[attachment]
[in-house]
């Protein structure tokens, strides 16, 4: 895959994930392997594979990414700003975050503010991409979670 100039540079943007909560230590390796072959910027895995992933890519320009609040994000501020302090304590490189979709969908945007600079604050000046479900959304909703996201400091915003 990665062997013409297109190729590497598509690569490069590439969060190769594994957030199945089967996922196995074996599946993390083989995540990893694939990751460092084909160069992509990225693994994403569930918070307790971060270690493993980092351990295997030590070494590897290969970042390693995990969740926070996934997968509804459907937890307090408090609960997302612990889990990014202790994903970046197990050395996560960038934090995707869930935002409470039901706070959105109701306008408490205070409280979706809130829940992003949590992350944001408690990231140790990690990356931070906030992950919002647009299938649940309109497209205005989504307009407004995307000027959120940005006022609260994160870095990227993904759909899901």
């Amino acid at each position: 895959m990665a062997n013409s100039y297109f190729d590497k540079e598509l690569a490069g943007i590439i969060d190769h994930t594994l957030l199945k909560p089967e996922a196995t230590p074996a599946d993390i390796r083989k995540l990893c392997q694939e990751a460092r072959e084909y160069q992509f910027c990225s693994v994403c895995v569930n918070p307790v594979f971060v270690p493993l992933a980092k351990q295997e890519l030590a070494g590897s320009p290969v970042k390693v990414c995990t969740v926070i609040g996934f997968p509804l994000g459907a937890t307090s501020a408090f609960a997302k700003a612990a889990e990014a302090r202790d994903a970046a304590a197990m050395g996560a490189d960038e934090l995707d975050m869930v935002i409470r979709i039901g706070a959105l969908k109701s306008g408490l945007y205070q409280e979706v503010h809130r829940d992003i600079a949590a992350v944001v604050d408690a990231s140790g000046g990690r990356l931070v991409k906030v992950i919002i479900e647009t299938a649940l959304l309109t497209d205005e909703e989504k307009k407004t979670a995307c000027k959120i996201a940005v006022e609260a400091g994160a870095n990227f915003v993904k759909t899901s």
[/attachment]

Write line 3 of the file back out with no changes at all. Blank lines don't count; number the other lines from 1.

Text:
């Amino acid at each position: 895959m990665a062997n013409s100039y297109f190729d590497k540079e598509l690569a490069g943007i590439i969060d190769h994930t594994l957030l199945k909560p089967e996922a196995t230590p074996a599946d993390i390796r083989k995540l990893c392997q694939e990751a460092r072959e084909y160069q992509f910027c990225s693994v994403c895995v569930n918070p307790v594979f971060v270690p493993l992933a980092k351990q295997e890519l030590a070494g590897s320009p290969v970042k390693v990414c995990t969740v926070i609040g996934f997968p509804l994000g459907a937890t307090s501020a408090f609960a997302k700003a612990a889990e990014a302090r202790d994903a970046a304590a197990m050395g996560a490189d960038e934090l995707d975050m869930v935002i409470r979709i039901g706070a959105l969908k109701s306008g408490l945007y205070q409280e979706v503010h809130r829940d992003i600079a949590a992350v944001v604050d408690a990231s140790g000046g990690r990356l931070v991409k906030v992950i919002i479900e647009t299938a649940l959304l309109t497209d205005e909703e989504k307009k407004t979670a995307c000027k959120i996201a940005v006022e609260a400091g994160a870095n990227f915003v993904k759909t899901s």